Open Invention Network, the Linux-based patent non-aggression community, exceeds 3,000 licensees

While some businesses remain entangled in patent wars, the companies which have joined the OIN are freeing Linux from patent fights.

Patent trolls cost $29B a year Large tech companies give free patents to start ups, explains Ken Seddon to ZDNet's Tonya Hall, so protect your intellectual property: it's your crown jewel.

Some businesses, such as pharmaceuticals, still spend enormous amounts of time and money on intellectual property (IP) fights. Thanks to the Open Invention Network (OIN), the largest patent non-aggression community in history, Linux and related open-source technologies have become mostly free of these expensive entanglements. Now, the OIN's membership has grown to 3,000 licensees.

OIN's mission is to enable Linux, its related software, and its programmers to develop and monetize without being hogtied by patent fights. In Linux's early years, this was a constant threat. Now, thanks largely to the OIN's efforts to get everyone to agree on the basic open-source principle -- that's it's better and more profitable to share than to cling to proprietary property -- open-source software has taken off in the marketplace. 

The OIN isn't the first to take this concept and apply it to the Unix/Linux operating system family. After Novell bought Unix from AT&T, rather than keep fighting with Berkeley Software Design Inc. (BSDO) over possible Unix IP rights violations in BSD/OS, an early, commercial BSD Unix, Noorda famously declared that he'd rather compete in the marketplace than in court. This Unix case was settled in 1994.

That was a one off. The OIN, which has grown by 50% in the last two years, has turned patent non-aggression into policy for thousands of companies. By agreeing to the OIN license, members gain access to patented inventions worth hundreds of millions of dollars while promoting a favorable environment for Linux and related open source software.

The license works by everyone agreeing to patent non-aggression in core open-source technologies by cross-licensing Linux System patents to one another on a royalty-free basis. OIN-owned patents are similarly licensed royalty-free to any organization that agrees not to assert its patents against the Linux System.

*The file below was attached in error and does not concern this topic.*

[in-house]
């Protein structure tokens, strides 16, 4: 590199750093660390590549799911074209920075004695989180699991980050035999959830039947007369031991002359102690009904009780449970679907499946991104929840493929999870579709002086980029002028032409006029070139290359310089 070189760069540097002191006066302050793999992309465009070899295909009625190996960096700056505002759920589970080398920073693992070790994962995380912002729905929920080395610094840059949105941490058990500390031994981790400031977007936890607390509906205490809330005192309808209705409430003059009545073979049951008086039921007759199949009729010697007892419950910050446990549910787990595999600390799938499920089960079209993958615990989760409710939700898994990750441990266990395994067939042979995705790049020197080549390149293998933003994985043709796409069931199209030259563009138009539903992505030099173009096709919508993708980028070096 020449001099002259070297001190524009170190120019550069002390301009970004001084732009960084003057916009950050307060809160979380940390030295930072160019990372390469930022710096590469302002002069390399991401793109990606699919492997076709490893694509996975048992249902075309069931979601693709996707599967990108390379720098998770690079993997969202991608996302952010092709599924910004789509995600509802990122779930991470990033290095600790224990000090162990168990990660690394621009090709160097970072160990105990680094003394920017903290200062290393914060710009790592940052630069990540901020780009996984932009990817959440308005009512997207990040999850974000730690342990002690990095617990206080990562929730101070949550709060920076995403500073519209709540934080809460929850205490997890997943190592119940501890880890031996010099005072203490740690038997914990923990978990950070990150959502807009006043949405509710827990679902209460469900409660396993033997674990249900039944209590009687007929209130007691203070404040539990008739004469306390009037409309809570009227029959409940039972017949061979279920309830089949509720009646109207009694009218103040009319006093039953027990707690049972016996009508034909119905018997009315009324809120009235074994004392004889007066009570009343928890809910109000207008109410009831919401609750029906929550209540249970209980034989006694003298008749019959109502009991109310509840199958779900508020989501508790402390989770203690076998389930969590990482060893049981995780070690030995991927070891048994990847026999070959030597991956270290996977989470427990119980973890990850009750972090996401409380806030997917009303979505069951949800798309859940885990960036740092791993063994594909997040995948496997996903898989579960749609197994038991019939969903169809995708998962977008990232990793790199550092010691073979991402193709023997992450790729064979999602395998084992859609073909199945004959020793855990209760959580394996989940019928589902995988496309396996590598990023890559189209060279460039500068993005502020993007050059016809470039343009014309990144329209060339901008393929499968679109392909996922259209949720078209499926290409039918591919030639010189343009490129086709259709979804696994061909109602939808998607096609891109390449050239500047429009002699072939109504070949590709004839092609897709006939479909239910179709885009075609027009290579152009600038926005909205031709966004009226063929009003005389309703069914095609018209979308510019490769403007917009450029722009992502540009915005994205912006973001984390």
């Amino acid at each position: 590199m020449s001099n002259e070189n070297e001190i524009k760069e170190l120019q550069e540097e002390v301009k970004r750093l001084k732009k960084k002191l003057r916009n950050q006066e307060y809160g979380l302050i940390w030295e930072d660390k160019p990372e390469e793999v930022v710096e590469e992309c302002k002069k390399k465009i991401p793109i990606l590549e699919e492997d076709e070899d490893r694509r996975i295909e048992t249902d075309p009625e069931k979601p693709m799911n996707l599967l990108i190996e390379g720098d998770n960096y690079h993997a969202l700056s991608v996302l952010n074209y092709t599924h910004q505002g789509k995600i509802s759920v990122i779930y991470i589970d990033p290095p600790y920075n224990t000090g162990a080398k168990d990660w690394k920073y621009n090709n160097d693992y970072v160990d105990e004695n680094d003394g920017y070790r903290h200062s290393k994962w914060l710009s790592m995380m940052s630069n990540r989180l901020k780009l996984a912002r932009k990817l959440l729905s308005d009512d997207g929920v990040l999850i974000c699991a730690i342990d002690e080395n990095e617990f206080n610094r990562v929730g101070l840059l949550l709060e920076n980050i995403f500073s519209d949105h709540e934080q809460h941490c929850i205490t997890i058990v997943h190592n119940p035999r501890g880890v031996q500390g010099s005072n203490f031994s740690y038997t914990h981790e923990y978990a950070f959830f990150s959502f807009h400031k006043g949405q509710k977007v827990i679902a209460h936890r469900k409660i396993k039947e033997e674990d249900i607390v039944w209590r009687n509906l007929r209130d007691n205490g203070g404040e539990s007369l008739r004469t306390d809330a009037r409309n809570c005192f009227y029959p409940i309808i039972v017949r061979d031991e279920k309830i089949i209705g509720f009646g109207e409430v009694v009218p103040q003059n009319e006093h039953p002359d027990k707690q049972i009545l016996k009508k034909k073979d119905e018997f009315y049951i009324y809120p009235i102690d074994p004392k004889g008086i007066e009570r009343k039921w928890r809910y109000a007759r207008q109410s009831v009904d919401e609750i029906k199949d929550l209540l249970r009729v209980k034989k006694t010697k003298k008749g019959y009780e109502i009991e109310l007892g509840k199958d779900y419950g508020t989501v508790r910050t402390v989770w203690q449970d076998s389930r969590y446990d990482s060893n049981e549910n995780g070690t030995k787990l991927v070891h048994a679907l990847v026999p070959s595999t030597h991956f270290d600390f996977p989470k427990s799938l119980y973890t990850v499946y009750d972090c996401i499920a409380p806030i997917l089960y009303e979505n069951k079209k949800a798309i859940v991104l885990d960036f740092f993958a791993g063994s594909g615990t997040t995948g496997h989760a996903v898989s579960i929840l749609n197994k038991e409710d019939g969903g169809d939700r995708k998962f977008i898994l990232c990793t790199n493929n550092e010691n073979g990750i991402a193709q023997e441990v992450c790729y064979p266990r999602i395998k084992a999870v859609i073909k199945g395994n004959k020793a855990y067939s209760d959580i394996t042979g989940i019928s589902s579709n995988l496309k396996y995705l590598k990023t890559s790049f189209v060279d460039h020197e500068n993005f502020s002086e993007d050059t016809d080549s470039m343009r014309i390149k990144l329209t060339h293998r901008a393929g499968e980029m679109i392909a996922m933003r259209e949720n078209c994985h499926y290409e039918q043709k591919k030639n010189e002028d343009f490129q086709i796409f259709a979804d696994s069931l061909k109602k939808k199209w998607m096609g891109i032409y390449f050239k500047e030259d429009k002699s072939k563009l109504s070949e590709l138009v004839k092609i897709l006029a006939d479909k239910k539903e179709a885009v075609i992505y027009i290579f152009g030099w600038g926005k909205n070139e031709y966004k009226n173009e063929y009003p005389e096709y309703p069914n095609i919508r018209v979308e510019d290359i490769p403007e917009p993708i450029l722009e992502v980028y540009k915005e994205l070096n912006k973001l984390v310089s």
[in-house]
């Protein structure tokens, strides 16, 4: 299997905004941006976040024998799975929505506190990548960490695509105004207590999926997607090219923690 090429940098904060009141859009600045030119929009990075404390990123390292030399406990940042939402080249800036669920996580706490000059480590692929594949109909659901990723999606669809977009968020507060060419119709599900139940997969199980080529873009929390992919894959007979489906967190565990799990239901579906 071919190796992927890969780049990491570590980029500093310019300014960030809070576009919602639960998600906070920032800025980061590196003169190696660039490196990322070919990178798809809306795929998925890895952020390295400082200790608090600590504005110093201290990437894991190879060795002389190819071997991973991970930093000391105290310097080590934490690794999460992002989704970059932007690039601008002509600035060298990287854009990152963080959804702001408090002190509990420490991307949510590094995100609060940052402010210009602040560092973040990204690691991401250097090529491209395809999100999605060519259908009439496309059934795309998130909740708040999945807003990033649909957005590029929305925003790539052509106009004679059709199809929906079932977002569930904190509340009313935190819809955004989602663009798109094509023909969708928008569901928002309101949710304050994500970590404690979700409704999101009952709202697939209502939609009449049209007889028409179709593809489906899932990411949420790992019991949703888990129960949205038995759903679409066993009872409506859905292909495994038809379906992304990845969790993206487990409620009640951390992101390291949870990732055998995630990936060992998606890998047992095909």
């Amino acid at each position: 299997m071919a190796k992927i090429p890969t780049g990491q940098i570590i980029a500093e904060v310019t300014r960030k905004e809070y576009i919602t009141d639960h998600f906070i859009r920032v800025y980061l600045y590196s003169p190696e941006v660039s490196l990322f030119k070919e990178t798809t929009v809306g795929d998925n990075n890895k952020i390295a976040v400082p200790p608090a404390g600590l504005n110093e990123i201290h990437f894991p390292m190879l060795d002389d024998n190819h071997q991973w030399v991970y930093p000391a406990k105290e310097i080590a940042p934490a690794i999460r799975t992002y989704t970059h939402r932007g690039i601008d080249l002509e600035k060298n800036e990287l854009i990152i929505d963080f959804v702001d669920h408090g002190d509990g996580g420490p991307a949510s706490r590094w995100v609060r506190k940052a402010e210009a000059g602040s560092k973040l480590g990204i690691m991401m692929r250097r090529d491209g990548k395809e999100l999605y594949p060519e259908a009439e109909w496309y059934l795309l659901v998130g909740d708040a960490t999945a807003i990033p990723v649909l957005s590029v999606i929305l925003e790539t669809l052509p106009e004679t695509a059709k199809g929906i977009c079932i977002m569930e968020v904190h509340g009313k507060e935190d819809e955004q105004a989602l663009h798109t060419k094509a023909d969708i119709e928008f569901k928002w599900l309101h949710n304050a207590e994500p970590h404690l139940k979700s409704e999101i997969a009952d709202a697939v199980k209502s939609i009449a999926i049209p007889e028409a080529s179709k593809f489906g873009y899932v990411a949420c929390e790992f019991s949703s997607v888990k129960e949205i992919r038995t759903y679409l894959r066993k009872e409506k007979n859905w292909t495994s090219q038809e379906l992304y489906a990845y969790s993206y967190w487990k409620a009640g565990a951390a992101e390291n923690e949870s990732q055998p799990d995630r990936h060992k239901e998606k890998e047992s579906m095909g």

While it started out just covering the Linux operating system the Linux System has evolved to address Linux and adjacent Linux-related open-source technologies. It now covers open-source programs covering mobile communications, mobile payments, computing, blockchain, cloud, Internet of Things, and embedded and automotive technologies.

"For innovation and invention, open source and Linux are unmatched in the modern world. The open-source community's success is powered by the fact that shared innovation acts as a force multiplier -- where one plus one equals orders of magnitude more than two," said Keith Bergelt, `OIN's CEO. "OIN's remarkable growth has been driven by heightened recognition of the importance of open source and a broad-based recognition of patent non-aggression as a cultural norm in the Linux and greater open source community. Joining OIN is viewed by many as a litmus test of authenticity in the open-source community."

Jim Zemlin, Executive Director of The Linux Foundation knows this is true and credits the relatively unknown OIN for much of Linux's success. "The Linux Foundation's success has been directly enabled by the patent risk mitigation platform that the OIN has provided. Absent the now 3,000 strong member community of patent non-aggression that Keith Bergelt and his team at OIN have painstakingly built over the last dozen or so years, the level of open-source software innovation and unprecedented adoption rates could simply not have been achieved."

Eben Moglen, Chairman of the Software Freedom Law Center (SFLC) agrees.

OIN's success in increasing the peace throughout the global IT economy is an unprecedented achievement. By preventing patent aggression against Linux and other free and open source software, OIN has protected our entire software ecology of research, development and commercial utilization based on sharing. At this 3,000-licensee milestone, OIN represents one of the most important institutional achievements in the digital economy.  Without the leadership Keith Bergelt has brought to OIN, this profoundly important social result could not have happened. Everyone who collaborates on the making and use of free and open source software, from secondary school students to multinational corporations, is freer to learn, innovate and succeed because of Keith and OIN.

You too can sign on to the OIN license. Frankly, if your business has anything to do with developing Linux and related open-source software, you need to join. It will provide you, your programmers, and your business the IP protection you need to become an open-source winner.

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